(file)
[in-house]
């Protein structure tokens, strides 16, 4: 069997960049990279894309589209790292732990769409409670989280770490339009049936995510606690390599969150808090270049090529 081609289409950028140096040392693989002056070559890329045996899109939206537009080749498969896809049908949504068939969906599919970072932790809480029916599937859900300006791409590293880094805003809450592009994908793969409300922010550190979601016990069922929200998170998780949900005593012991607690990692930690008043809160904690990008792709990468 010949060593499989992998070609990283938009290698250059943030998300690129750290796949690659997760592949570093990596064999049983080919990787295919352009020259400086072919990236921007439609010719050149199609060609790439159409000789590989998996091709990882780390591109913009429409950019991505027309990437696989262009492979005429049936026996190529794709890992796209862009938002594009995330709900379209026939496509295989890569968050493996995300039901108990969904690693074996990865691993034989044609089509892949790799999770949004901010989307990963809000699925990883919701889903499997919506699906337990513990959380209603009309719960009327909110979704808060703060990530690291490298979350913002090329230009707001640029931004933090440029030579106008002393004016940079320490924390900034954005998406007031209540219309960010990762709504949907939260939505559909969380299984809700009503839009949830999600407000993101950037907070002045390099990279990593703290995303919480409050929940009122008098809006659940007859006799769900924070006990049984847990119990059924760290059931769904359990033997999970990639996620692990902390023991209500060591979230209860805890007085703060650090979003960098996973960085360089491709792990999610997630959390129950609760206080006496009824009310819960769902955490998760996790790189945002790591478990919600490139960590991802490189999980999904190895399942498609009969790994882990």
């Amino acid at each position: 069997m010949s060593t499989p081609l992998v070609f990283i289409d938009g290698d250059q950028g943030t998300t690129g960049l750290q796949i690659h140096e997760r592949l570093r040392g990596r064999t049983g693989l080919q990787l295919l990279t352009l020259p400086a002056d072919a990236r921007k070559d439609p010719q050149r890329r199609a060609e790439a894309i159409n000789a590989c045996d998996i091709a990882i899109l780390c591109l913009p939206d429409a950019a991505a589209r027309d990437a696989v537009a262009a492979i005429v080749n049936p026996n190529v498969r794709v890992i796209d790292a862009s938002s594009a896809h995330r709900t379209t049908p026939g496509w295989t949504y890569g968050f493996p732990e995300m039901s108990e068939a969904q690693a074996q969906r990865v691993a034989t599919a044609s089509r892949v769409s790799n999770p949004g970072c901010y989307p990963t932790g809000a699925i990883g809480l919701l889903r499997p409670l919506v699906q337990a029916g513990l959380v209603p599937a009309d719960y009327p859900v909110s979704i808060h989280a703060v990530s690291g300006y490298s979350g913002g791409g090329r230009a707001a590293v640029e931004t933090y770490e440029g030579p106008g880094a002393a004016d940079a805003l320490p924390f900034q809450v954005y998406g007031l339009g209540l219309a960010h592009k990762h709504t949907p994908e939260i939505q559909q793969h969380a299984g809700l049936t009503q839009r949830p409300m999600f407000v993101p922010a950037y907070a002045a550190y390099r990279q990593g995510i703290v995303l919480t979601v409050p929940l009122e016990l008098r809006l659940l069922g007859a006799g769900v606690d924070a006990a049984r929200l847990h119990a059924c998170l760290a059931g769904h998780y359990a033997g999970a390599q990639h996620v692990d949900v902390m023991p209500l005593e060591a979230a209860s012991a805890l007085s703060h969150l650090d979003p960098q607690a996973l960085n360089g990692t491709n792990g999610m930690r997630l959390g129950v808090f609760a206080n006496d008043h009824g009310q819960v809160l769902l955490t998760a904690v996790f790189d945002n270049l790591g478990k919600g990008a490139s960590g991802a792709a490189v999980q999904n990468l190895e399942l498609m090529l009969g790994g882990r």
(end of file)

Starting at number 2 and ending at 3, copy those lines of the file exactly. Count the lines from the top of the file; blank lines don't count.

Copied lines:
């Protein structure tokens, strides 16, 4: 069997960049990279894309589209790292732990769409409670989280770490339009049936995510606690390599969150808090270049090529 081609289409950028140096040392693989002056070559890329045996899109939206537009080749498969896809049908949504068939969906599919970072932790809480029916599937859900300006791409590293880094805003809450592009994908793969409300922010550190979601016990069922929200998170998780949900005593012991607690990692930690008043809160904690990008792709990468 010949060593499989992998070609990283938009290698250059943030998300690129750290796949690659997760592949570093990596064999049983080919990787295919352009020259400086072919990236921007439609010719050149199609060609790439159409000789590989998996091709990882780390591109913009429409950019991505027309990437696989262009492979005429049936026996190529794709890992796209862009938002594009995330709900379209026939496509295989890569968050493996995300039901108990969904690693074996990865691993034989044609089509892949790799999770949004901010989307990963809000699925990883919701889903499997919506699906337990513990959380209603009309719960009327909110979704808060703060990530690291490298979350913002090329230009707001640029931004933090440029030579106008002393004016940079320490924390900034954005998406007031209540219309960010990762709504949907939260939505559909969380299984809700009503839009949830999600407000993101950037907070002045390099990279990593703290995303919480409050929940009122008098809006659940007859006799769900924070006990049984847990119990059924760290059931769904359990033997999970990639996620692990902390023991209500060591979230209860805890007085703060650090979003960098996973960085360089491709792990999610997630959390129950609760206080006496009824009310819960769902955490998760996790790189945002790591478990919600490139960590991802490189999980999904190895399942498609009969790994882990």
């Amino acid at each position: 069997m010949s060593t499989p081609l992998v070609f990283i289409d938009g290698d250059q950028g943030t998300t690129g960049l750290q796949i690659h140096e997760r592949l570093r040392g990596r064999t049983g693989l080919q990787l295919l990279t352009l020259p400086a002056d072919a990236r921007k070559d439609p010719q050149r890329r199609a060609e790439a894309i159409n000789a590989c045996d998996i091709a990882i899109l780390c591109l913009p939206d429409a950019a991505a589209r027309d990437a696989v537009a262009a492979i005429v080749n049936p026996n190529v498969r794709v890992i796209d790292a862009s938002s594009a896809h995330r709900t379209t049908p026939g496509w295989t949504y890569g968050f493996p732990e995300m039901s108990e068939a969904q690693a074996q969906r990865v691993a034989t599919a044609s089509r892949v769409s790799n999770p949004g970072c901010y989307p990963t932790g809000a699925i990883g809480l919701l889903r499997p409670l919506v699906q337990a029916g513990l959380v209603p599937a009309d719960y009327p859900v909110s979704i808060h989280a703060v990530s690291g300006y490298s979350g913002g791409g090329r230009a707001a590293v640029e931004t933090y770490e440029g030579p106008g880094a002393a004016d940079a805003l320490p924390f900034q809450v954005y998406g007031l339009g209540l219309a960010h592009k990762h709504t949907p994908e939260i939505q559909q793969h969380a299984g809700l049936t009503q839009r949830p409300m999600f407000v993101p922010a950037y907070a002045a550190y390099r990279q990593g995510i703290v995303l919480t979601v409050p929940l009122e016990l008098r809006l659940l069922g007859a006799g769900v606690d924070a006990a049984r929200l847990h119990a059924c998170l760290a059931g769904h998780y359990a033997g999970a390599q990639h996620v692990d949900v902390m023991p209500l005593e060591a979230a209860s012991a805890l007085s703060h969150l650090d979003p960098q607690a996973l960085n360089g990692t491709n792990g999610m930690r997630l959390g129950v808090f609760a206080n006496d008043h009824g009310q819960v809160l769902l955490t998760a904690v996790f790189d945002n270049l790591g478990k919600g990008a490139s960590g991802a792709a490189v999980q999904n990468l190895e399942l498609m090529l009969g790994g882990r």